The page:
There is a lot of waiting in the Bible. How long O Lord, how long? is often a refrain of a suffering people. 'In those days the word of the Lord was rare; there were not many visions' (1 Samuel 3:1). There are 400 years or so between Malachi and Matthew.
A social media post over Christmas wished all the best to families who might fall out over Brexit Christmas lunch discussions. It was posted by someone who is at the heart of their community and has a huge range of followers.
One comment, from someone I don't know, was along the lines of 'We're all no deal leavers round this table so no falling out here.'
So here's the problem. Although different party political voting intentions seem to be able to exist round the table, we don't tend to sit down for meals with people from the opposite side of the leave/remain vote to us.
And when we do, how can I put this nicely, all my carefully-honed debating skills are irrelevant. This debate never was, and still isn't, about logic. It's about emotion.
How do you change someone's emotional mind?
Hold that thought for a while because something quite odd happened to me last year. The Wolves (Wolverhampton Wanderers FC) are the sworn enemies of the Baggies (West Bromwich Albion FC) and I have been rude about them and their fans most of my life. Earlier this season the black and gold was awarded the accolade 'best kit in the Premiership' by a decent newspaper and strangely, for all my hatred of the old gold scum (I also support Leamington FC but will only buy an away shirt because the home kit is gold), I found myself agreeing. Their white change strip is pretty decent too. What's more they have been playing entertaining footie and I have enjoyed watching them. I hope they stay up.
You need to understand that this has not been a logical change of mind. Hatred of the Wolves was never about logic. This is about something emotional clicking. That which I hated I now appreciate.
So it is possible, although I may need to give myself a harsh word or two. And I may change back.
I believe our country will come round to a common sense and logical point of view where the division over Brexit is a thing of the past. But we will have to wait for that click moment. We probably don't know what will cause it. We may need to wait for a fair while. I don't believe we have taken a great step forward for sovereignty and independence but I respect those who do. I will contribute to trying to value the alien and the stranger, sharing the wealth and being part of whatever European and global community develops.
Don't get me wrong. I am still sad and angry about Brexit. But that won't move anyone forward.
After an Advent of posting a daily musing on the theme of waiting I feel a big wait is coming along. Maybe a biblical wait.
The social media discussions about Brexit/Remain have not, largely, been edifying. It has felt like being in a zoo and watching neighbouring animals throw excrement at each other. This is not a fault of social media. It has allowed many more people than usual to see life as it actually is. It has reminded us that a fair bit of demarcation in society is not a bad thing. And, as on all occasions when I have found myself caught up in heated exchanges on the edge of violence, the only way through is to take the emotion out of it and step back. Shouting at shouters has never worked, and never will. I'm not sure I would have enjoyed Christmas round a table where everyone else was proudly a no-deal leaver. Not because I hate disagreement - I have regularly over my life been in a minority of one over some issues - but because I would have been robbed of companions who listened to reason.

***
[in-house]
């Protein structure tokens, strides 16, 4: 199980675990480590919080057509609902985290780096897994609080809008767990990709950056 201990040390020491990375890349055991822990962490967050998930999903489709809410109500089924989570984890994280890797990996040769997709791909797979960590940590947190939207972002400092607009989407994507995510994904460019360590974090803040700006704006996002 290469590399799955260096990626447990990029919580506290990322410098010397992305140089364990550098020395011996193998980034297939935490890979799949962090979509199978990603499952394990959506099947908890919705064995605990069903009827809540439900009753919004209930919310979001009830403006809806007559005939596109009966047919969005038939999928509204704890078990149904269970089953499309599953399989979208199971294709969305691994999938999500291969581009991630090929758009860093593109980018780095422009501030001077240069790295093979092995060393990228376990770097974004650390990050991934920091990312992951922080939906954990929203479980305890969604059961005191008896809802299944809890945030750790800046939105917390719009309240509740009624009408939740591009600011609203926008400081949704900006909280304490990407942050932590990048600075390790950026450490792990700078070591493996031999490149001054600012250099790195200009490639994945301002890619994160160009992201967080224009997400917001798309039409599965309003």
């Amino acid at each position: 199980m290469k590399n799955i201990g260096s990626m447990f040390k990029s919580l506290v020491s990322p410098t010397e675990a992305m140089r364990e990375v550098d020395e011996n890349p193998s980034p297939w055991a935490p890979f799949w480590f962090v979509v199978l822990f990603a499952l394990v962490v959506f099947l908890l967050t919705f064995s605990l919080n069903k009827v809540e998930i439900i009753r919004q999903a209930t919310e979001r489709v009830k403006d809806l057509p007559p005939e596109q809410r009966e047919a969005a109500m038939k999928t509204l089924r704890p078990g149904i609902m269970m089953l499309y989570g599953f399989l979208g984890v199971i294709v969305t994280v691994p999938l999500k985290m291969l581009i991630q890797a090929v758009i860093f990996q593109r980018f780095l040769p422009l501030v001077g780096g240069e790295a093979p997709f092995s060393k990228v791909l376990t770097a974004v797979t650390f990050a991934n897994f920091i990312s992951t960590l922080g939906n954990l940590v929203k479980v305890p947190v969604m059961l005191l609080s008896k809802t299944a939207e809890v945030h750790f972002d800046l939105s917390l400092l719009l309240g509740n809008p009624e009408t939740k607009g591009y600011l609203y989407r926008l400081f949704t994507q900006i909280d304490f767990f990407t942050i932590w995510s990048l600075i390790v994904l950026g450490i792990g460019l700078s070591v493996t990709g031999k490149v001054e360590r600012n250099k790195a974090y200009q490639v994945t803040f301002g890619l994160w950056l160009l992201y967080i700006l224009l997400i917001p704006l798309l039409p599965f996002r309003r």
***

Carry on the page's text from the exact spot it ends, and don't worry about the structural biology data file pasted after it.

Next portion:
Hugo Rifkind in The Times this week wrote, 'I remain a Remainer and I probably always will, but I cannot pretend not to notice that a streak of Remainersim has developed, particularly online, which is as stupid, paranoid and exclusionary as any other populism. Its adherents ... wanting little more than to scream "get over it, you lost!" at those who have had so much fun shrieking it at them.'
He went on to suggest that the future will have to involve getting on with those we consider to be stupid or liars.
(The Times , Tuesday January 1st 2019)
New Labour found power by finding a Third Way. They were Conservative Lite and slightly left in appearance. They embraced wealth vociferously and publicly. They kept quieter about the bravest attempt since 1947 to move masses of people out of poverty.
In 2016 someone took the political cake which had been sliced in roughly the same way for years and cut it across the middle. If nothing else the maths of a new third way is now complex.
Next time I am asked to vote, assuming the candidates are the likely suspects I will have to take a deep breath and place a cross next to the name that I least hate. I do understand how people felt about Trump/Clinton now.
We now use democratic process rather than asking the prophets to anoint or announce God's chosen leader. Which usually happened after a long wait. But the responses to the opening questions I posed were Moses, Samuel and Jesus. I may not see them in my lifetime, but I pray for the leaders who are to come.